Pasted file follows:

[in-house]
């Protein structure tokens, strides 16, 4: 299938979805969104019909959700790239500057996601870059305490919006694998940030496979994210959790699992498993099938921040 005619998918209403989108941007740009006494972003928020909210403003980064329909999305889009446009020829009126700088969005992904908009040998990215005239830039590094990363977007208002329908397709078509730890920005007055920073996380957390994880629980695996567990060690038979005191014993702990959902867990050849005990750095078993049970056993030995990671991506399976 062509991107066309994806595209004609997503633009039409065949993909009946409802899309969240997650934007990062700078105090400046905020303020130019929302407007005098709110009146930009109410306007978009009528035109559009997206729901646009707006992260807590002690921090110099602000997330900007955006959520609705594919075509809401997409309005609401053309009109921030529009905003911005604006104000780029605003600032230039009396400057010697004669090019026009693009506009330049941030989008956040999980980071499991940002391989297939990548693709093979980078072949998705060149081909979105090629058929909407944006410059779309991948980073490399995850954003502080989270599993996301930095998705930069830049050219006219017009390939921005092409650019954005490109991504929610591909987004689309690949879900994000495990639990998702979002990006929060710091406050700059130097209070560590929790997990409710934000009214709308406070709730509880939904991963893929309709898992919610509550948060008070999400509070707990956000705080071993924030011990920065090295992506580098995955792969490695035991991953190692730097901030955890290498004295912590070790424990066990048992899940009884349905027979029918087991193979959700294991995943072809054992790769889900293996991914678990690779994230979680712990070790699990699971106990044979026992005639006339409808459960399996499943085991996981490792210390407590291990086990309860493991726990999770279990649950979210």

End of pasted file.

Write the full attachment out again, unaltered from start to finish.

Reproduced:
[in-house]
């Protein structure tokens, strides 16, 4: 299938979805969104019909959700790239500057996601870059305490919006694998940030496979994210959790699992498993099938921040 005619998918209403989108941007740009006494972003928020909210403003980064329909999305889009446009020829009126700088969005992904908009040998990215005239830039590094990363977007208002329908397709078509730890920005007055920073996380957390994880629980695996567990060690038979005191014993702990959902867990050849005990750095078993049970056993030995990671991506399976 062509991107066309994806595209004609997503633009039409065949993909009946409802899309969240997650934007990062700078105090400046905020303020130019929302407007005098709110009146930009109410306007978009009528035109559009997206729901646009707006992260807590002690921090110099602000997330900007955006959520609705594919075509809401997409309005609401053309009109921030529009905003911005604006104000780029605003600032230039009396400057010697004669090019026009693009506009330049941030989008956040999980980071499991940002391989297939990548693709093979980078072949998705060149081909979105090629058929909407944006410059779309991948980073490399995850954003502080989270599993996301930095998705930069830049050219006219017009390939921005092409650019954005490109991504929610591909987004689309690949879900994000495990639990998702979002990006929060710091406050700059130097209070560590929790997990409710934000009214709308406070709730509880939904991963893929309709898992919610509550948060008070999400509070707990956000705080071993924030011990920065090295992506580098995955792969490695035991991953190692730097901030955890290498004295912590070790424990066990048992899940009884349905027979029918087991193979959700294991995943072809054992790769889900293996991914678990690779994230979680712990070790699990699971106990044979026992005639006339409808459960399996499943085991996981490792210390407590291990086990309860493991726990999770279990649950979210």